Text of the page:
A new farm-to-table gastropub.
A performance tent filled with the bizarre and the exceptional.
An outpost in Chicago and another on track to break ground in San Francisco.
We took a look inside Teatro ZinZanni’s business operations and also get to know a little about two of the company’s many key contributors.
There is a sense of magic surrounding Teatro ZinZanni.
The costumes. The performances. The food. The atmosphere. All carefully curated over the past 20 years to create a mystical experience for patrons.
But at the core of this combination of enchanting aspects lies an efficient and well-oiled business model that — unlike the show that keeps drawing ’em in, night after night — rarely finds its way into the spotlight.
The dinner theater bazaar, held within a historic Belgium spiegeltent, relocated from downtown Seattle to the former Red Hook Brewery in Woodinville, and launched its inaugural show in November 2018. Now, the company is on the verge of some serious expansion.
Teatro ZinZanni isn’t a one-site operation, as many locals might believe. Its Woodinville location, referred to as its “world headquarters,” is its largest and most developed site, located on 17 acres of land shared with business outposts and wine-tasting rooms. Its acquisition of a 10-year lease on the former Red Hook Brewery lot has positioned the company on a trajectory of growth. This summer, Teatro ZinZanni opened an additional location in downtown Chicago, and it is currently in the midst of securing a new San Francisco branch — after the first site there was shuttered in 2011 due to rezoning and displacement issues.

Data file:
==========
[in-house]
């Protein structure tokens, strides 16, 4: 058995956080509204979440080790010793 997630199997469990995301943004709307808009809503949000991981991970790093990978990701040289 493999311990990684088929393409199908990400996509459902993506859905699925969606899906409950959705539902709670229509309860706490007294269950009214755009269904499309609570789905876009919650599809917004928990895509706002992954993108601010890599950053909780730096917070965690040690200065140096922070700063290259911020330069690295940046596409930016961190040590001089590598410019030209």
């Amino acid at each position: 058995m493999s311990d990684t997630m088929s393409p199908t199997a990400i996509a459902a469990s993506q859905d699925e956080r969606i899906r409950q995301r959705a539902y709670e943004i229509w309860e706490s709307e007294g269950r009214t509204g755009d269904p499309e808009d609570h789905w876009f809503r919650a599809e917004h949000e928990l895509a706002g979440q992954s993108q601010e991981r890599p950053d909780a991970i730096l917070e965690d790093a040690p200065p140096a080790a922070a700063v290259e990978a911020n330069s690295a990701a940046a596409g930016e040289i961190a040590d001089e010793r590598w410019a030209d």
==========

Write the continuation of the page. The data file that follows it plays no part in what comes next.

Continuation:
The company — which borders the service industry, the culinary industry, the performance and theater worlds, and even a bit of retail — has an annual revenue of $10.4 million and employs approximately 75 individuals, fulfilling roles from service workers to aerial acrobats.
Embracing the bizarre and exceptional
Inside the tent in Woodinville, visitors are transported into the prolific imagination of founder and creative director Norm Langill.
Langill first encountered the tent Teatro ZinZanni currently uses in Barcelona in 1997 and was instantly inspired. The draping of elegant fabric; moody colors; walls lined with mirrors; and that classic, striped circus tent top: It all creates an environment that dismantles all expectations of the norm.
This embrace of the bizarre and exceptional allows the performance aspect of the show to flourish. Langill, with his background producing theatrical pieces and coordinating festivals like Bumbershoot, is well-versed in show business. His expertise combines with the various talents and personalities of his on-stage associates to create vibrant and culturally enriching performances.